A homeschool alumna and homeschooling my child, I haven’t been often in public schools. As a teenager, I occasionally went to take standardized tests, and as an adult to do volunteer work in schools. Beyond those, I rarely had a reason to go into any school.
Last week, I had a reason — I wanted to see and learn more about North Elementary School’s gardening program. Granted, I still didn’t spend much time in the school, but I got a tour of the outdoor space.
Elementary school students selling fresh produce and plants at the Morgantown Farmers Market caught my attention and pulled at my heart strings. When I bought a bag of fresh basil from the kids, they carefully measured out a fair portion of the herbs, took my cash and made change.
When I visited the school to see where they grow this produce, McKenna Moser, the AmeriCorps Outreach coordinator gave me a tour and told me about the program.
It started in 2011 with a high tunnel, devoted volunteers and a curriculum to incorporate the garden into the students’ regular studies.
McKenna told me that the program now runs with volunteer help, AmeriCorps and the LifeBridge program (through which they hire a garden manager) and help from Master Gardeners.
The school still has the original high tunnel, which has plenty of room for classes of children to gather around the raised beds.
The program has expanded to outdoor raised beds surrounding the school, and a little outdoor classroom, with grassy terraced seating facing a spot for a teacher to stand and lecture.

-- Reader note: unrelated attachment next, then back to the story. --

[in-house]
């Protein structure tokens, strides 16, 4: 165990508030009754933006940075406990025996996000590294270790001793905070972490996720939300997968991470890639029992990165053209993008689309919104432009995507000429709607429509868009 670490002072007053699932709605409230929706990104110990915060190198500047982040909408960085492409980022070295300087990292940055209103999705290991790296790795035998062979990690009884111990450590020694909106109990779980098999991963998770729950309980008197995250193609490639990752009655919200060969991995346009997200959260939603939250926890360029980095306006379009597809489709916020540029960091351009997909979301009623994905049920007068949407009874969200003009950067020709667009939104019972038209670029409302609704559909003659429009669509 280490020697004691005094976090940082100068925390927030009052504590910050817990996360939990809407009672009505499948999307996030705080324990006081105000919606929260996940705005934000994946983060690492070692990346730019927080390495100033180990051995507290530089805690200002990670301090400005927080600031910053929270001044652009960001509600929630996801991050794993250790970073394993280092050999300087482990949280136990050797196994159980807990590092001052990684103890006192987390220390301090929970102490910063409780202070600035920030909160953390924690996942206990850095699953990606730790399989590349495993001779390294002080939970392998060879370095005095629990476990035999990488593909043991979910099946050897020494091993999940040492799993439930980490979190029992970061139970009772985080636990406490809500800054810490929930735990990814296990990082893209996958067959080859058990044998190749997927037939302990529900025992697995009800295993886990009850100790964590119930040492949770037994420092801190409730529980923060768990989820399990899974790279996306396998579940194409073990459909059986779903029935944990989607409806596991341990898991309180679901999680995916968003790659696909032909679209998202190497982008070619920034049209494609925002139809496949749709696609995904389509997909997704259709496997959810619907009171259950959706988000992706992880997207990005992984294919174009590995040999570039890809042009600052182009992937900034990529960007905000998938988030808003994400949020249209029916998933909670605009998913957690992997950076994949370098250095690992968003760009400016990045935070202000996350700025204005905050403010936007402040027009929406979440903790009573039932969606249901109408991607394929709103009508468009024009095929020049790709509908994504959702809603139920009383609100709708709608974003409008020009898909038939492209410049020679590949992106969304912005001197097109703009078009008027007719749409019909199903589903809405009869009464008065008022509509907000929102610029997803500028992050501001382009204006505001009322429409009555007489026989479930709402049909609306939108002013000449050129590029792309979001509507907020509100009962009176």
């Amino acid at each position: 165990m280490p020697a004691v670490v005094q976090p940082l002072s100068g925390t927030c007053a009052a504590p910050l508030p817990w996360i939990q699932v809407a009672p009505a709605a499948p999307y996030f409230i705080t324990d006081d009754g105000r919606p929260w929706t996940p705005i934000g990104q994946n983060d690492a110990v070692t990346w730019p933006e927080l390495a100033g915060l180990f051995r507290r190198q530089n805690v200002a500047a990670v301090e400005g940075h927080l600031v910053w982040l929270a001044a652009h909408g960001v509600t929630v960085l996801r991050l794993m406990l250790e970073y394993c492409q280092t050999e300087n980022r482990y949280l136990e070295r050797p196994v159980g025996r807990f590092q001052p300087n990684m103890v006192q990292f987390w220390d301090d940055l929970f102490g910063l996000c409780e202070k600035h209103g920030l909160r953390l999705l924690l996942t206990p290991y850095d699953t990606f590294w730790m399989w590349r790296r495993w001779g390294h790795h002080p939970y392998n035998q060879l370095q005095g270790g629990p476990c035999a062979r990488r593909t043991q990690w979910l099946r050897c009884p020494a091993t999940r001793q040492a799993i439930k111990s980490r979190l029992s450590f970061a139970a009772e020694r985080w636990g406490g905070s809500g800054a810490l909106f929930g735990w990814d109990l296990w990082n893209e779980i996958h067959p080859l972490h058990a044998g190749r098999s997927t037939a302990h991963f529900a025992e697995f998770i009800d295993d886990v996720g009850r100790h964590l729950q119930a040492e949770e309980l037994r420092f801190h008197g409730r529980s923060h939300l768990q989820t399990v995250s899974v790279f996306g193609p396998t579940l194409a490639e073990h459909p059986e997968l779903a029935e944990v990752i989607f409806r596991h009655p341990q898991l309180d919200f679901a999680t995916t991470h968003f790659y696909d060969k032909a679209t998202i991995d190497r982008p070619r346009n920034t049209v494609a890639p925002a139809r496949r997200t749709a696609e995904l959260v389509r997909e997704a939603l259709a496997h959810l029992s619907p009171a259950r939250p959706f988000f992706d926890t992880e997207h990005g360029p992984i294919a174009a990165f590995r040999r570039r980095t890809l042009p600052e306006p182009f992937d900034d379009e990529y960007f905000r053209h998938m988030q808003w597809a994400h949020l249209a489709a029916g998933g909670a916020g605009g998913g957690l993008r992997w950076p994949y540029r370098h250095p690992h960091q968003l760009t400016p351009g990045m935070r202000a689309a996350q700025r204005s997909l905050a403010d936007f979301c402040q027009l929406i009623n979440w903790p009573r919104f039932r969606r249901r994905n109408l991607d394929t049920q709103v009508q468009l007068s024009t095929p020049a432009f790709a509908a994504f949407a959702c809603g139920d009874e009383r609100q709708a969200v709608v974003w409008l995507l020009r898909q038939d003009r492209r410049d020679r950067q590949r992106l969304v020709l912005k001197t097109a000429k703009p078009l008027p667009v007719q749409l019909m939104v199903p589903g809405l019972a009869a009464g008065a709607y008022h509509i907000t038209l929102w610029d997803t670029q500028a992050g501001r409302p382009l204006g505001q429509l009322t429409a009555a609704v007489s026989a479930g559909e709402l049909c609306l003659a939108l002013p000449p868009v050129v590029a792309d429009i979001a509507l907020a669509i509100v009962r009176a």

“Any time we can get a lesson plan involved with the garden, we do,” McKenna said. She pointed to a bed of rice, and recently harvested Chinese noodle beans that international class students planted and tended to.
Outside of specific projects, “we try to do a project once a week at least,” McKenna said, to bring classrooms of kids outside to interact with the plants.
A lot of science and math classes get involved in the garden. One class recently built a new raised bed, edged with stacked paving stones. They designed the bed (in the shape of a caterpillar), and had to calculate the space, how many stones it would take to complete their design and then build it themselves.
Teachers can also have planters in their classrooms, or just outside the windows, for regular observations. McKenna said many teachers have also opted to have vermicomposting bins in their rooms.
In addition, the school has incorporated a main composting area into the gardens.
One area is dedicated to a sensory garden. The plants in these beds were selected to stimulate a sense — to taste the raspberries, smell the lavender and feel the lambs ears, for example.
McKenna said “a lot of community involvement” makes the garden program possible. For example, 84 Lumber donates materials and Lowe’s provides plants and soil. Community members volunteer time every other week for “Weedy Wednesday” from 5-7 p.m. — they will meet in the gardens tomorrow, and anyone can roll up their sleeves and lend a hand.
The program gets some funding through small grants — one this year will pay for cold frames over some outdoor beds to extend the growing season. This will allow the students to participate in the winter farmers market for the first time.
Market sales funds go back into the garden, to pay for upgrades and repairs that grants don’t cover.
While I don’t have much experience in public schools, this seems like an outstanding asset for the education of our youth.
ALDONA BIRD is a journalist, previously writing for The Dominion Post. She uses experience gained working on organic farms in Europe to help her explore possibilities of local productivity and sustainable living in Preston County. Email email@example.com